Via this column, we’ll explore one grammar rule each week. If you have a grammar question you’d like me to address, please drop me a line at email@example.com and I’ll do my best to answer it.
Poor Charles. All through grammar school his teachers told him to simply add an apostrophe after his name to indicate possession. “This is Charles’ book!” he wrote on the cover of each book they gave him in fifth grade. But not long after, he noticed that others wanted to give him a second “s” — an “s” immediately after the apostrophe — beginning with his sixth grade teacher, who wrote “Charles’s writing is improving” on his report card. His friend James said he was equally confused.
Luckily, before they renamed themselves Chuck and Jim in order to avoid the issue forever, someone in the seventh grade pointed out that there is no hard and fast rule governing the appearance or non-appearance of the second “s” in the possessive form of their names.
Purists will say that the second “s” is pronounced when possession is indicated in spoken English — and that it should therefore appear in the written form. Curmudgeons will cite examples from literature, ad nauseam, where the second “s” never appeared.
The truth is that both the purists and curmudgeons are correct. Some grammarians suggest saying the word aloud, and if it feels normal to pronounce the second “s,” then include it; if it doesn’t, drop it. This is one of those cases where grammar becomes a gray area and curmudgeons are driven insane seeking “the truth.”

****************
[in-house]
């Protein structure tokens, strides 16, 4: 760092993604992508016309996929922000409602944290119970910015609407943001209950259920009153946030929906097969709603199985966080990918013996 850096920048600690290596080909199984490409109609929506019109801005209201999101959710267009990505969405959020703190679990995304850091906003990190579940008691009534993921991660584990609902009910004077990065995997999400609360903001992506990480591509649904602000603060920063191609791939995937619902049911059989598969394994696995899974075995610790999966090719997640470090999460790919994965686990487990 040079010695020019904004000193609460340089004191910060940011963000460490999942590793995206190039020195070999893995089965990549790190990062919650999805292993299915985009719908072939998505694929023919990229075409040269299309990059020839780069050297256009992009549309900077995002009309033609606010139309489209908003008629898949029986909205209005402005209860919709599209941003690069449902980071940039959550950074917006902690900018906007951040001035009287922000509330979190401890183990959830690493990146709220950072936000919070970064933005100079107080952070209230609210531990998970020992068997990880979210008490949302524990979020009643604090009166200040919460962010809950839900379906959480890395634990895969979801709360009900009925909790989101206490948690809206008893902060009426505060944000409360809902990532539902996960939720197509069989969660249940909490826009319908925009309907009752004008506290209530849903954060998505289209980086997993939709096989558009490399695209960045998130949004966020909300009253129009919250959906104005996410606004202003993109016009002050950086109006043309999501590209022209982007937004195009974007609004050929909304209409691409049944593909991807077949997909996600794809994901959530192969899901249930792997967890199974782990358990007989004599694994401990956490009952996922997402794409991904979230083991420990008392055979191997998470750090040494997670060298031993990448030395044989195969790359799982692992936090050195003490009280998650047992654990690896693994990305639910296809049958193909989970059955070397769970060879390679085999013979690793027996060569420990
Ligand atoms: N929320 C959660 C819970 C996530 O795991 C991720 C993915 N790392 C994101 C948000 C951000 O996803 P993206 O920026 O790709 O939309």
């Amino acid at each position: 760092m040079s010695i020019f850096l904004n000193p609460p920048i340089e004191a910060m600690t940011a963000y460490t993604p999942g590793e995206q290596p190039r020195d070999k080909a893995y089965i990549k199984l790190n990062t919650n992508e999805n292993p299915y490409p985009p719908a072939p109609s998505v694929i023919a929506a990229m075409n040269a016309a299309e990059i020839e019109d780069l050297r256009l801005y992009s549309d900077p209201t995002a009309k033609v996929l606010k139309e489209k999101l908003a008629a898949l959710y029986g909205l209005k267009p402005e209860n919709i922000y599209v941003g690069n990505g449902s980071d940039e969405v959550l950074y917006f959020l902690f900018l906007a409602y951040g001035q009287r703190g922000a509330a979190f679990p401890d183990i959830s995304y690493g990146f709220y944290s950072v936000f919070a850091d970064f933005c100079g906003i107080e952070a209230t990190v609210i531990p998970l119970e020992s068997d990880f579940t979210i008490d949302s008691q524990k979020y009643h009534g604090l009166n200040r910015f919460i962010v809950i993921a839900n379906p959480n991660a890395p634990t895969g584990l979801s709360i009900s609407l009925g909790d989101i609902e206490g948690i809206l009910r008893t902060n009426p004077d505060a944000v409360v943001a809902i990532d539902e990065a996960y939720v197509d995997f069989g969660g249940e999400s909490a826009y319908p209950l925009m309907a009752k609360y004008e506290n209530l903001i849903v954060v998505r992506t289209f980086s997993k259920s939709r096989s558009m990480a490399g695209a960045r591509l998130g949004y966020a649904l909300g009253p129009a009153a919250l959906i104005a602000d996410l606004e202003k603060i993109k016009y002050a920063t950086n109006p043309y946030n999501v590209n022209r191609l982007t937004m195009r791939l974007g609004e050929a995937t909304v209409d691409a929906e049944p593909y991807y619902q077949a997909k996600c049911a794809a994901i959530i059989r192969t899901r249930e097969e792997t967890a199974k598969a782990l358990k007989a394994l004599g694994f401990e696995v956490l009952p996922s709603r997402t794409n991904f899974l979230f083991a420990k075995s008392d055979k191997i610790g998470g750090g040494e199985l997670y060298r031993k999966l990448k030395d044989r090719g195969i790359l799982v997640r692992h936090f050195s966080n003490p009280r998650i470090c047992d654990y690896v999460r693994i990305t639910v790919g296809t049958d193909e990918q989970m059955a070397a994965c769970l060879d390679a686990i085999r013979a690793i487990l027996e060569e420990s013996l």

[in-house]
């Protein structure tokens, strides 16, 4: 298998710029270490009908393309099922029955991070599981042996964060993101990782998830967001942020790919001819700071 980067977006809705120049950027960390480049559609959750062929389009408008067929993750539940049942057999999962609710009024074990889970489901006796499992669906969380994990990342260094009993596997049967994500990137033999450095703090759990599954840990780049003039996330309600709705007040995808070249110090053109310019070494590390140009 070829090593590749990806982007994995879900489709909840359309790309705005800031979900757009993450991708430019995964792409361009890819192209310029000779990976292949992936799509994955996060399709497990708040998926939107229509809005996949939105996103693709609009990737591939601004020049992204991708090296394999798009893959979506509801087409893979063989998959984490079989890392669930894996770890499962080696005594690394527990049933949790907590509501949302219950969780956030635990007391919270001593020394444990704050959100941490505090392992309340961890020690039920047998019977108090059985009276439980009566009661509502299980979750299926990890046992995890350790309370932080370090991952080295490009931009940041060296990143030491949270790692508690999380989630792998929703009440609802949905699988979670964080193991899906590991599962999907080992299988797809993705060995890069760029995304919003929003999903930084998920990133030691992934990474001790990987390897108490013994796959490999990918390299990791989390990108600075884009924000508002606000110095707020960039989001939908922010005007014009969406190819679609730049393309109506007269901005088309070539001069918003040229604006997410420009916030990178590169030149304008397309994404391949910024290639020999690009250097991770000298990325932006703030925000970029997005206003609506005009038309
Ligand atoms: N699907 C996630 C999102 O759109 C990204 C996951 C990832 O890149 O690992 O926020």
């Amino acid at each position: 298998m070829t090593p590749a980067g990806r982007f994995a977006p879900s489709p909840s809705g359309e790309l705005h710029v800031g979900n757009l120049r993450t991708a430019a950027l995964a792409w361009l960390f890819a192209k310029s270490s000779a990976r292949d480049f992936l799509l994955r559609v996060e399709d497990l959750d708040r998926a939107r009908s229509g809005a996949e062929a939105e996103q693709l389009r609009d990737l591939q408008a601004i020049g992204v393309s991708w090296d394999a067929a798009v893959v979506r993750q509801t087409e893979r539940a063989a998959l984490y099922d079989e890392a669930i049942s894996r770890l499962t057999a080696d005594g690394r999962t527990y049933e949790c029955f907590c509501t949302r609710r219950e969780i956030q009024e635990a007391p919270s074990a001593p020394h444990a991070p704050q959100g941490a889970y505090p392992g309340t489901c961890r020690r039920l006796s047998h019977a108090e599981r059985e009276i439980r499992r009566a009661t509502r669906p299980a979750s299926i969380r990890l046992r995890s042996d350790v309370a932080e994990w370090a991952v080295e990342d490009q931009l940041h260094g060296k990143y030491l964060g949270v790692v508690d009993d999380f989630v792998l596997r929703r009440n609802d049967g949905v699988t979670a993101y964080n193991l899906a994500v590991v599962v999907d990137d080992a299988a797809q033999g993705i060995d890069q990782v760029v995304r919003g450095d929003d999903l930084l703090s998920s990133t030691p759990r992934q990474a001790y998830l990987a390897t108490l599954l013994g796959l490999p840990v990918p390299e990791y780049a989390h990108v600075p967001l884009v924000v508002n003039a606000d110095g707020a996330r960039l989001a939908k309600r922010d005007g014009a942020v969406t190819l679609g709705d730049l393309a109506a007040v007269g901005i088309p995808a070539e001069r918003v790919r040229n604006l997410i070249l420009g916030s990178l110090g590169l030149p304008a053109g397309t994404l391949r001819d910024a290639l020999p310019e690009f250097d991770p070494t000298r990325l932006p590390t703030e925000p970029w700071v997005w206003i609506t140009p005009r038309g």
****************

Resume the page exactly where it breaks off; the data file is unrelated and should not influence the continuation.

Here’s a few examples where it clearly doesn’t matter if the “s” is included or not:
- Dickens’ novel or Dickens’s novel
- Jeff Bridges’ movie or Jeff Bridges’s movie
- Mrs. Jones’ cat or Mrs. Jones’s cat
In these cases, you might pronounce the name with the extra “s” or you might not. It won’t sound wrong to native English speakers either way.
On the other hand, there are some cases where it does sound wrong one way or the other. For example, would you really say Charles’ book? Probably not. You’d more likely pronounce the second “s,” — Charles’s book — and therefore should be inclined to include the extra “s” in the written form.
Likewise, would you ever say “Mr. Rogers’s neighborhood“? Probably not, so leave off the extra “s.”
You won’t hear this from grammar writers very often, so savor this advice: do what you think sounds or looks best.
Written by Grace Lavigne, senior editor of ProfNet, a service that helps journalists connect with expert sources. Grammar Hammer is published weekly on ProfNet Connect, a free social networking site for communicators. To read more from Grace, check out her blog on ProfNet Connect.
Image courtesy of Flickr user Mskadu.
1 Comments on Blog Post Title
Dear Grace, Title of this Letter: The Hammer Strikes Nail 1. Thank you for this article, and the advice, or rare notice, and experience to use what sounds correct. What a relief to hear that sound advice, pun intended. Also, and I learned this from Nietzsche: The most important thing one may do with their written words is to read them aloud, inferring their is much to be gained by the deed indeed. Empirical over A Priori. From the Cheshire Cat of Pen Pals in that I am fading away as you read this until only my grin remains and now nothing at all!